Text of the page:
Wood Ducks: Aix sponsa
Wood ducks (Aix sponsa) are perhaps the most beautiful duck in North America. Wood ducks are small to medium sized ducks, with a noticeably crested head. Males are brightly colored, while females are brownish gray. Both males and females have a white patch around the eyes and throat.
Florida is home to both year-round (resident) and migratory wood ducks. Wood ducks are admired by people throughout Florida, in fact, they are the most abundant resident wild ducks in the state.
Wood ducks inhabit wooded, brushy, or other vegetated wetland areas. Wood ducks nest in tree cavities near lakes, rivers, ponds, and other wetland areas. Often nest cavities are in short supply which can limit the size of wood duck populations. Fortunately, wood ducks readily accept manmade next boxes in place of natural cavities. FWC personnel maintain wood duck nest boxes on public waters throughout the state and also cooperate with private citizens, government agencies, and groups such as local Ducks Unlimited chapters and Boy Scout troops to maintain and erect boxes. Information is available on how to build a wood duck nest box.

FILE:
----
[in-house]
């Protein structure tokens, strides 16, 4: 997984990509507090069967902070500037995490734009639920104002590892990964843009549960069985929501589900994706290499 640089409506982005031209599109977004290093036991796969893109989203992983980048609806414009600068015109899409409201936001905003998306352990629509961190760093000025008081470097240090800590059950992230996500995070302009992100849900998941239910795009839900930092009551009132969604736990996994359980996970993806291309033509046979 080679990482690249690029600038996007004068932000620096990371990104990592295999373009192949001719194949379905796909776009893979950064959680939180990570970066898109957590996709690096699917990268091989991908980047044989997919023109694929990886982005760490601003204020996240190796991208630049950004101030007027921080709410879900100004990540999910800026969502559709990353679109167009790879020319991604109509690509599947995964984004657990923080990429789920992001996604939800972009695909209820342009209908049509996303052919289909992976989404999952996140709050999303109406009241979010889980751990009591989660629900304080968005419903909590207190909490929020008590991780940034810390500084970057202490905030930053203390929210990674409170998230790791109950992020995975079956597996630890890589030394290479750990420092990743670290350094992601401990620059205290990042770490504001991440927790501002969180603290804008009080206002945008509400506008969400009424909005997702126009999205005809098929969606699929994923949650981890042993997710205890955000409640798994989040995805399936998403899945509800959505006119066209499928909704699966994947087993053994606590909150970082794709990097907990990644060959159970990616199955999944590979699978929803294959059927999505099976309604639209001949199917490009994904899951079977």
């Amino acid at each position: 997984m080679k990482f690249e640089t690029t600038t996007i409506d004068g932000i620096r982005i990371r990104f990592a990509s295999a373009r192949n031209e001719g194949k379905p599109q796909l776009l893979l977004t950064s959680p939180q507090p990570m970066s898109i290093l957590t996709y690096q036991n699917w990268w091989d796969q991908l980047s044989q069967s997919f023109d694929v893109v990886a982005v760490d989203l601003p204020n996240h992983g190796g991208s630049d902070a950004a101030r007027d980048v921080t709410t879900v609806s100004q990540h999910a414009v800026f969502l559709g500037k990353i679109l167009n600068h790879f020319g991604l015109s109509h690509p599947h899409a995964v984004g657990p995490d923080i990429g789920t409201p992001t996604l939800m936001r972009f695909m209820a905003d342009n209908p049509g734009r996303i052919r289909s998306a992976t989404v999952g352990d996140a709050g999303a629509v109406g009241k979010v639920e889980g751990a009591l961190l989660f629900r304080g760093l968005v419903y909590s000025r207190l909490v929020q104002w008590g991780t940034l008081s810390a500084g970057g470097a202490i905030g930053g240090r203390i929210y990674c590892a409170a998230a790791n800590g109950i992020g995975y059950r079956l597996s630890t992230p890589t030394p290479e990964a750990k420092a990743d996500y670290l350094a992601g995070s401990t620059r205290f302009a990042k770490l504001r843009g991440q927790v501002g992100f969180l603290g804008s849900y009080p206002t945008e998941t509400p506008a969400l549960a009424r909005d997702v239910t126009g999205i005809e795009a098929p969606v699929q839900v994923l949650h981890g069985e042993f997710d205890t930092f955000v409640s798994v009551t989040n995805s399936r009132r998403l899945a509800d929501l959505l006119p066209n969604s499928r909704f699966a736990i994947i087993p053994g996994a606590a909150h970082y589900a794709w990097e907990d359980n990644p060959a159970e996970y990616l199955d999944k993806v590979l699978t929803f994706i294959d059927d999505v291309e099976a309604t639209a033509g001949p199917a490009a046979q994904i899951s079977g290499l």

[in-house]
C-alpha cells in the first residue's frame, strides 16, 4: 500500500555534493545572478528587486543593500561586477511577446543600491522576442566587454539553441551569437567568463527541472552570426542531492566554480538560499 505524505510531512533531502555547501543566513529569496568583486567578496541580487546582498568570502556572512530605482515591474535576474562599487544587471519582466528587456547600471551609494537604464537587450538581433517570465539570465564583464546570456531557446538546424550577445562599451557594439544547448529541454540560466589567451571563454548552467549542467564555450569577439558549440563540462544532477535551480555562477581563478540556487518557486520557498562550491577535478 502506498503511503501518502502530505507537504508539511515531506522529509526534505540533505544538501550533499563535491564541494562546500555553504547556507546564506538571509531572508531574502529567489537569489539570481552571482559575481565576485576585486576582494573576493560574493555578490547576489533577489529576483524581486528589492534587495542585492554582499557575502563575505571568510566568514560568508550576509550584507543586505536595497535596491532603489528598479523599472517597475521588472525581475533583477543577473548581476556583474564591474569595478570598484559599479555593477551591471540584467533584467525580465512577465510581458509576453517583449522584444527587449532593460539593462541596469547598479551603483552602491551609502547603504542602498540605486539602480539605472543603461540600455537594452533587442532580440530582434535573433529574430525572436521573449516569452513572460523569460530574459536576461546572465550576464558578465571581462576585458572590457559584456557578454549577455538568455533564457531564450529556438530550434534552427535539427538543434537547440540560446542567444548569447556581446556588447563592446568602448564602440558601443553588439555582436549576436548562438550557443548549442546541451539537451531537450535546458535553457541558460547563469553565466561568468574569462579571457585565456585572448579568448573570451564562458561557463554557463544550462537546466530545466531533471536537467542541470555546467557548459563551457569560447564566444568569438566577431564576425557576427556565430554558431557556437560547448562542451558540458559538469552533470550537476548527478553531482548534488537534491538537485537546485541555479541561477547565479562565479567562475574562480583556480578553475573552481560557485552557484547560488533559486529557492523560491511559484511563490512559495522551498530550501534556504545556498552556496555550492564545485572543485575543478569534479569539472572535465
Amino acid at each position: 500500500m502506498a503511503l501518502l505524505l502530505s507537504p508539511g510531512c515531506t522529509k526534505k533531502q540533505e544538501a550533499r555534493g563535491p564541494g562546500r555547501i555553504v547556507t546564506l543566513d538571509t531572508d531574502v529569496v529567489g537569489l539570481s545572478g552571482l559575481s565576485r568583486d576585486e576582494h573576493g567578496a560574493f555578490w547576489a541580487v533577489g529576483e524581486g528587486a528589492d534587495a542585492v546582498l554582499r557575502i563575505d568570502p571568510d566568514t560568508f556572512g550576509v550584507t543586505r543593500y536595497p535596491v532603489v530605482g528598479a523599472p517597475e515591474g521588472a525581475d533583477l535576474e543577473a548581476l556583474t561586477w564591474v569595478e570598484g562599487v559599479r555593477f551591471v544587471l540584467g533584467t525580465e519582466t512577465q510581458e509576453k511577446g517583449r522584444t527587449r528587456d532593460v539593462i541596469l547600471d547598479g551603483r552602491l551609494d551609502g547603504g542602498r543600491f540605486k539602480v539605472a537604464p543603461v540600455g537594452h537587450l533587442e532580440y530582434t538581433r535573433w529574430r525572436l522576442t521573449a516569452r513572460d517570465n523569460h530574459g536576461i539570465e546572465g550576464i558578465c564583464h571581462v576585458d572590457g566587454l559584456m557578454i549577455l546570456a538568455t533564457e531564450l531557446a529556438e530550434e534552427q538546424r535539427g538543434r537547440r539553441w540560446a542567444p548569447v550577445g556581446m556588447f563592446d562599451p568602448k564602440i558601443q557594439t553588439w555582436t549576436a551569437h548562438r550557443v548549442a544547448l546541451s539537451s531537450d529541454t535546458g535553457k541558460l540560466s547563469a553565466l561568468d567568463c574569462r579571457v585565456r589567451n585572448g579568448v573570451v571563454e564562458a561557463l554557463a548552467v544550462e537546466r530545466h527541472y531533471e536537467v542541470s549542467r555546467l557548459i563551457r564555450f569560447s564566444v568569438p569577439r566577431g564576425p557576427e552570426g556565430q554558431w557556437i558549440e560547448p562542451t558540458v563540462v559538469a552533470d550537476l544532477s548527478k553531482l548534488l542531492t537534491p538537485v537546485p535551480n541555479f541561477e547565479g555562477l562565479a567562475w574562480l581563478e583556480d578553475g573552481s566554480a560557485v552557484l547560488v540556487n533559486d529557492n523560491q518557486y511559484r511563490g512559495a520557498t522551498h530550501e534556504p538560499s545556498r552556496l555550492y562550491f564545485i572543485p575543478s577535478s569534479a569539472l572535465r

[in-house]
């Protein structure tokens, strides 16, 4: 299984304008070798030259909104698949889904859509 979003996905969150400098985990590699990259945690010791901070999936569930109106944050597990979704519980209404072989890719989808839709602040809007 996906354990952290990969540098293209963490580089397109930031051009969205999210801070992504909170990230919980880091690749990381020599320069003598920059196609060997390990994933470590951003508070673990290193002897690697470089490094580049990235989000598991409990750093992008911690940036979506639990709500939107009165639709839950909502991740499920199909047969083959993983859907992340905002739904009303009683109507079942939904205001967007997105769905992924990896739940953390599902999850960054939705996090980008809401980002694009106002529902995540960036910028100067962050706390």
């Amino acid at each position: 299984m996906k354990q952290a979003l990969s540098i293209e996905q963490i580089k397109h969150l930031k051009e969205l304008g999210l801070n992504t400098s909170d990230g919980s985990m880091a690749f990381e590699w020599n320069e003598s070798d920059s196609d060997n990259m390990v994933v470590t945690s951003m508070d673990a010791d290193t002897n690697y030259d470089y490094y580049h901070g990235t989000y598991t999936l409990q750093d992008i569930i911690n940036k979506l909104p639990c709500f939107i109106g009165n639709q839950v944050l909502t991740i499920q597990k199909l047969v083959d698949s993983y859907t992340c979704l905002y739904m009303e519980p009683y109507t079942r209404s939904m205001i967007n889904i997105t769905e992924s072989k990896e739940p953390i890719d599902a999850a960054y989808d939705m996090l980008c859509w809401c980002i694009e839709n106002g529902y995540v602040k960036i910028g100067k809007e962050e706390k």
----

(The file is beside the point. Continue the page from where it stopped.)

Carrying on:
Wood ducks spend most of their time in vegetated or wooded wetlands. This makes them difficult to see and count during aerial surveys, unlike other waterfowl species that inhabit more open-water areas. Since wood ducks cannot be counted reliably during aerial surveys, populations have been monitored through banding, experimental monitoring of nest boxes, and harvest surveys.
According to assessments by FWC's waterfowl management staff, reproduction of wood ducks in Florida has been typical for the species and higher than for other duck species. The population growth rate for females in Florida suggests a stable population, and Florida wood ducks are harvested at a low rate. In other words, the indicators we have of population status for this species show no cause for concern, and harvest levels appear to be sustainable.